Shares of Bridgepoint Education (NYSE:BPI) hit a 52-week-high Wednesday, and were adding another 6% after Washington just announced good news on regulation of the for-profit education industry. Is this a signal that you should add Bridgepoint to your portfolio?
Bridgepoint is a for-profit educator with $713 million in sales, $128 million in net income and a market capitalization of $1.2 billion. It offers associate’s, bachelor’s, master’s and doctoral programs in business, education, psychology, social sciences and health sciences. It delivers the courses online and in traditional campus programs located in Clinton, Iowa, and Colorado Springs, Colo. At the end of 2010 Bridgepoint offered 1,345 courses, 71 degree programs and 134 specializations with 77,892 students enrolled.
In June 2010, Bridgepoint was on the radar of a hedge fund honcho, Steve Eisman. As I posted then, Eisman expected the shares of companies in the industry to drop because he expected Washington to clamp down on the industry’s abuses. For example, he found evidence that for-profit education companies were engaged in overly aggressive tactics to recruit students who lacked the resources to repay the $21 billion of government loans (up 450% during the Bush Administration), called Title IV funding, that students take to pay for the courses. And these for-profit educators are hugely profitable — earning a five-year average return on equity of 28% — far exceeding the S&P 500 average of 19.4%.
The tactics of the for-profit education industry produced many unhappy students, but since the for-profit educators were not responsible for the loans, they reaped high profits. The result at 400,000-student University of Phoenix was that between 88% and 96% of students did not complete their degrees and could not repay loans that ranged between $100,000 and $200,000 — sticking the government with the problem of collecting, according to Business Insider.
Those sales tactics were indeed appalling. According to a Bridgepoint memo I quoted in my post, “The level of deception is disgusting — and wrong. When someone who can barely afford to live and feed kids as it is, and doesn’t even have the time or education to be able to email [enrolls], they drop out. Then what? Add $20,000 of debt to their problems — what are they gonna do now. They are officially screwed. We know most of these people will drop out, but again, we have quotas and we have no choice.”
Nevertheless, I warned then against shorting the stock because it was unclear whether any regulations would actually change. That turned out to be right — since June 4, 2010 when I wrote my post and Wednesday, Bridgepoint’s stock has risen 20%. If you had shorted the stock then and closed your position today, that would not have been a profitable trade.
What happened is that the for-profit education industry spent $12 million lobbying the Department of Education to take the rough edges off the rules changes, according to the New York Times. The result was much softer-than-expected standards for letting for-profit educators get their hands on taxpayer-funded loans. Now, a for-profit education company gets three chances to comply with the following standards before being cut off from the government gravy train:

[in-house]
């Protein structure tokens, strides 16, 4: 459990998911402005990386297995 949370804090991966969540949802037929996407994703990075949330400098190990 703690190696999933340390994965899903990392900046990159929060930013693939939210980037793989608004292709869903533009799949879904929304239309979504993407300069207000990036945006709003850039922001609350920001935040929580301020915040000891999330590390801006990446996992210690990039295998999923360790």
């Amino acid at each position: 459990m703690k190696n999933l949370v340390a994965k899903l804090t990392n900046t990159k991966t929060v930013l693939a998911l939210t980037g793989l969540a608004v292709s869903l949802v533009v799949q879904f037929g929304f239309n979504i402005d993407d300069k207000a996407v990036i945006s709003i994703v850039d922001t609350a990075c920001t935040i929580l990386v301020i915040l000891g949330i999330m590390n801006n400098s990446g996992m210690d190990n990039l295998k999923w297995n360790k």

- Under 35% of its graduates are repaying student loan principal three years out, and,
- Loan payments are more than 30% of discretionary income more than 12% of total earnings
The Education Department estimated that these rules would only affect a tiny fraction of the for-profit education industry. Specifically, it estimates that 5% of the 13,155 for-profit programs covered by the rules, and 1% of the 42,290 public and nonprofit programs, would lose their eligibility for those government loans.
Based on its stock price response, it looks like the rules will leave Bridgepoint unscathed. Meanwhile, last month the company raised its 2011 forecast for revenue and profit.
Should you add Bridgepoint to your portfolio? To think about that, we can look at its price-to-earnings-to-growth (PEG) ratio — a way to determine whether the value that the market assigns a stock is justified by the rate at which it expects the company’s earnings to grow. I think a PEG of 1.0 is a fair price, and anything below that is a bargain.
If you believe analysts’ estimates, the answer is no. That’s because, rather than grow, earnings are forecast to decline 1.2% to $2.54 a share in 2012 after rising this year to $2.57 a share.
However, if you’re looking for a reason to buy the stock, it’s worth noting that over the last five quarters, Bridgepoint has beaten expectations by an average of 30.5%. If it does that in 2012, its stock looks cheap at a P/E of 9.2.
If you have a moral aversion to investing in tobacco companies, you probably won’t want to own Bridgepoint shares either. Otherwise, it looks like they’re going to continue rolling uphill.
Peter Cohan has no financial interest in the securities mentioned.